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Prompted by the recent move towards replacing the terms "blacklist" and "whitelist", I wonder if there is research around the topic of how people feel about the words "black" and "white", whether the feeling is positive, negative or neutral.

The types of research could be anything. Something like tallying phrase use frequency against how negative or positive the phrase is perceived and if the phrase contains the word "black" or "white", or perhaps reaction time studies presenting the word "white" or "black" in a positive context vs a negative one.

Hopefully that gives an impression of what I'm looking for.

I'm not sure what to search for, so any pointers would be helpful.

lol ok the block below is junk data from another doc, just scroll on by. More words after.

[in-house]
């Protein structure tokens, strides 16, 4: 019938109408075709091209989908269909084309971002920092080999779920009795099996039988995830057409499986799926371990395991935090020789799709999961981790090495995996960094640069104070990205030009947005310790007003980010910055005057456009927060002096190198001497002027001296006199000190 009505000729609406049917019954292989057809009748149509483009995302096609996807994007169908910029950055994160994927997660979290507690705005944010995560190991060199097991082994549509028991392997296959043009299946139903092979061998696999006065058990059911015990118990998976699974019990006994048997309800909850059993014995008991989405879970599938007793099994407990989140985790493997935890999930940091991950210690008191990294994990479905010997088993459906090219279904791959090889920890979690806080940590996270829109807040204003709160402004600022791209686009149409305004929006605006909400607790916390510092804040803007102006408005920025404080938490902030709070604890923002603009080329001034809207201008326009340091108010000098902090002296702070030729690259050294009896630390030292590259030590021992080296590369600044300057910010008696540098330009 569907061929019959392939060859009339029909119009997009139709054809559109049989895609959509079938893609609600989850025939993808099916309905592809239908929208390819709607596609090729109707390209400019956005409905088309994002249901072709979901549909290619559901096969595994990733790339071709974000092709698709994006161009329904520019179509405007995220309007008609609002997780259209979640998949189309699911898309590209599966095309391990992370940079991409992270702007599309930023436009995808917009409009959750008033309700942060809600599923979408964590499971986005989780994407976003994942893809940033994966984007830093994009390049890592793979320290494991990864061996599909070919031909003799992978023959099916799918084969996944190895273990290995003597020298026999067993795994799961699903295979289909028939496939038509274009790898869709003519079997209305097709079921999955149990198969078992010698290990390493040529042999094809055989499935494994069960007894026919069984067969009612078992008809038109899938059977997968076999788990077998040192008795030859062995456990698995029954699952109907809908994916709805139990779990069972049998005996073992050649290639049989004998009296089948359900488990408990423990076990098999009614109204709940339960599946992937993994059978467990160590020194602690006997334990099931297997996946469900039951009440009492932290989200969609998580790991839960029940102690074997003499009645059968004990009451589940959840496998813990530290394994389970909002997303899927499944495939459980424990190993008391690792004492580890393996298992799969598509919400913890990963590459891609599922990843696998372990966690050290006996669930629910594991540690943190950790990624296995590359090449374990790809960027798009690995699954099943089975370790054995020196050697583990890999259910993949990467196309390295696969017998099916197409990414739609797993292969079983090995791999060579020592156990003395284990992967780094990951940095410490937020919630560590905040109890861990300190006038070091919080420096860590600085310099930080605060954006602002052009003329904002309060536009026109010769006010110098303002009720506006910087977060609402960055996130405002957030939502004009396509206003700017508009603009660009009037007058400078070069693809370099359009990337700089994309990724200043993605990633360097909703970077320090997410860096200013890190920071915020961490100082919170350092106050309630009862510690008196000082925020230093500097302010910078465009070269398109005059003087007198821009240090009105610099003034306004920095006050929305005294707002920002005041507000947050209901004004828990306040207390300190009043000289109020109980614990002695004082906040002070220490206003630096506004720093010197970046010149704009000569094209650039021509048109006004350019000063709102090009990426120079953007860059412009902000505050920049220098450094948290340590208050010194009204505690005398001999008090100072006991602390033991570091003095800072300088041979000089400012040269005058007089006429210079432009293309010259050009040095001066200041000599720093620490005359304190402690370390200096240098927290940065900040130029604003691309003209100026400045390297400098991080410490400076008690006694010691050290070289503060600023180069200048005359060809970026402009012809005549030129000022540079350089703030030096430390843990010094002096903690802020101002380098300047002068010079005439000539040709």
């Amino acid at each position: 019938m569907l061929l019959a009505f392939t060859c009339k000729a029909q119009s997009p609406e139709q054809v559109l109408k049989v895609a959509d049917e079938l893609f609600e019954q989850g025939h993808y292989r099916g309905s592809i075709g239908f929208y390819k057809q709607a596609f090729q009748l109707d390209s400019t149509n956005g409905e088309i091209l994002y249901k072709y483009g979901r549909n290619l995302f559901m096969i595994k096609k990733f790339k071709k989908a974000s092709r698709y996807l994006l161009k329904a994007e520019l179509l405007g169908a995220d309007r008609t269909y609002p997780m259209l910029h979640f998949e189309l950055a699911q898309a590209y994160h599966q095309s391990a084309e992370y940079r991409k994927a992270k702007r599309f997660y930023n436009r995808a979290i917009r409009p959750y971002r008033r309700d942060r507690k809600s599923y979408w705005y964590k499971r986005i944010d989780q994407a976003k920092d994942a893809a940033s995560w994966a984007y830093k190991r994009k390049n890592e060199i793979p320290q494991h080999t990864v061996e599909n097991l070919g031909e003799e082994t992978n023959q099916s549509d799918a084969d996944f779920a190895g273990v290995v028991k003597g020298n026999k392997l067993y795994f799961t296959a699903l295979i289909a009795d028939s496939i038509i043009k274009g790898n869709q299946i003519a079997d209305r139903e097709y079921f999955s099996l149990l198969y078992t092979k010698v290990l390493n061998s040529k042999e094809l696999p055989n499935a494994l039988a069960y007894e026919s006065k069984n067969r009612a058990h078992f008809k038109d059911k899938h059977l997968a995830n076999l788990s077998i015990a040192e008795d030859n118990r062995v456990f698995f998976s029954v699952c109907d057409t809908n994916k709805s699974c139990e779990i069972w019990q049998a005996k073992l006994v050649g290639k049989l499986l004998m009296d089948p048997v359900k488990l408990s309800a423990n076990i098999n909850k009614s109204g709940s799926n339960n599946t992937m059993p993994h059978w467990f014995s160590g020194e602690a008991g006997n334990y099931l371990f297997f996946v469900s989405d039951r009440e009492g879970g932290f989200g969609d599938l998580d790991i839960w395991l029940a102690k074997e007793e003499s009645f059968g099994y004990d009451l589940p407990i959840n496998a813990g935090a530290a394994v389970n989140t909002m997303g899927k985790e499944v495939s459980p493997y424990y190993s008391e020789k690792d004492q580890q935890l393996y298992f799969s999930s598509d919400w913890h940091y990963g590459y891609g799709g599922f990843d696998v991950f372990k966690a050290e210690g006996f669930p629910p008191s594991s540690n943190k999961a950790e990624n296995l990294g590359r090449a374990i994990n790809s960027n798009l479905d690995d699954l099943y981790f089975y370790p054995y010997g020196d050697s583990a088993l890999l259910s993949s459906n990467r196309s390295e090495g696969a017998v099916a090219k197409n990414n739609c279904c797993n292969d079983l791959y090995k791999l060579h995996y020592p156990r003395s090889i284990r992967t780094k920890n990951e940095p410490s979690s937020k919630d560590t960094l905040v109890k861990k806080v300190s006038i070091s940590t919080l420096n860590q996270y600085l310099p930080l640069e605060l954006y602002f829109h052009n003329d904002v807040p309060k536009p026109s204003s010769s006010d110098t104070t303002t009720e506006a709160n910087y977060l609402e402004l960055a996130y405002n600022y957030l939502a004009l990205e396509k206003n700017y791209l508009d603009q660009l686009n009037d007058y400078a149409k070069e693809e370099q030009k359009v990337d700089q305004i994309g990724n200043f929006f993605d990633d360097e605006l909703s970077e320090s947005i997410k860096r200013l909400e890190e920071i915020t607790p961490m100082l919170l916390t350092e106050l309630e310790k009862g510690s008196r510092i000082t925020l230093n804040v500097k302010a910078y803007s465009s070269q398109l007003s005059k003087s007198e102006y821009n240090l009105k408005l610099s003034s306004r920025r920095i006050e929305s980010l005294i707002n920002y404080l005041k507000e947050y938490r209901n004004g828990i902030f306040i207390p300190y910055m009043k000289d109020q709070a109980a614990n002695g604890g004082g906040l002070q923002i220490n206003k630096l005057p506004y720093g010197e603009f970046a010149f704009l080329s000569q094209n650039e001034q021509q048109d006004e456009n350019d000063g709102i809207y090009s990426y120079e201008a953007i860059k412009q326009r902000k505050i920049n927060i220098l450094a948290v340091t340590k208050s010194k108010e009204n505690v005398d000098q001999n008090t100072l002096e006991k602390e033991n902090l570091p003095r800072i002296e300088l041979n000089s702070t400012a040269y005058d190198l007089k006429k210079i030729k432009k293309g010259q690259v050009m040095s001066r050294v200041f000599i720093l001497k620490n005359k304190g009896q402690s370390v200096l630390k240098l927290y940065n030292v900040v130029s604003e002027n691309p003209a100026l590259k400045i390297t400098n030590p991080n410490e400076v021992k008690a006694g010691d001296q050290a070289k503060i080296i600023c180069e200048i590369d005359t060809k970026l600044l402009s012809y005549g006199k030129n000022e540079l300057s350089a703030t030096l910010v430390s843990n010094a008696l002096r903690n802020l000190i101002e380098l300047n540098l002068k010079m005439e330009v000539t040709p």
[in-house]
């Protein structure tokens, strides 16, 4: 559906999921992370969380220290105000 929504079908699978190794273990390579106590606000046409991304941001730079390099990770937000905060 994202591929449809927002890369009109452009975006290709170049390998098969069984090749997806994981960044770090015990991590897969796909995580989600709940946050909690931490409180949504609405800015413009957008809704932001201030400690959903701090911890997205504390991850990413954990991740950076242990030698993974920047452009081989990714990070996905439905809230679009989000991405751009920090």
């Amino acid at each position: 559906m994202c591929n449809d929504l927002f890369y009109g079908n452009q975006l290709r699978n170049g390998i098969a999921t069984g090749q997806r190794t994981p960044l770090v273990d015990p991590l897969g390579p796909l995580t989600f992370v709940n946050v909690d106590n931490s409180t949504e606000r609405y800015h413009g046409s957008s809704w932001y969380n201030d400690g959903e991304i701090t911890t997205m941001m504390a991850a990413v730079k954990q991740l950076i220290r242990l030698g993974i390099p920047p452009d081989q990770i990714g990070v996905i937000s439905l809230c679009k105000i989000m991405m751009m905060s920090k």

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    Try this on English Language & Usage – jk - Reinstate Monica Jul 30 at 11:30
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    But this is still specific on English, unfortunately. – jk - Reinstate Monica Jul 30 at 12:45
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    So what is the english tag for? – Matt Ellen Jul 30 at 12:49
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    @jk-ReinstateMonica: this is a question about research on word meanings/emotional valences (a linguistic topic), not a question about “usage” itself. That is, it’s not just “how are black/white used” but “what evidence do linguists use to determine how black/white are used” – brass tacks Jul 30 at 15:34
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    Just for a lead, this paper and its references seem to address the question: doi.org/10.2466/pms.1966.22.3.771 – Jeremy Needle Jul 31 at 14:42

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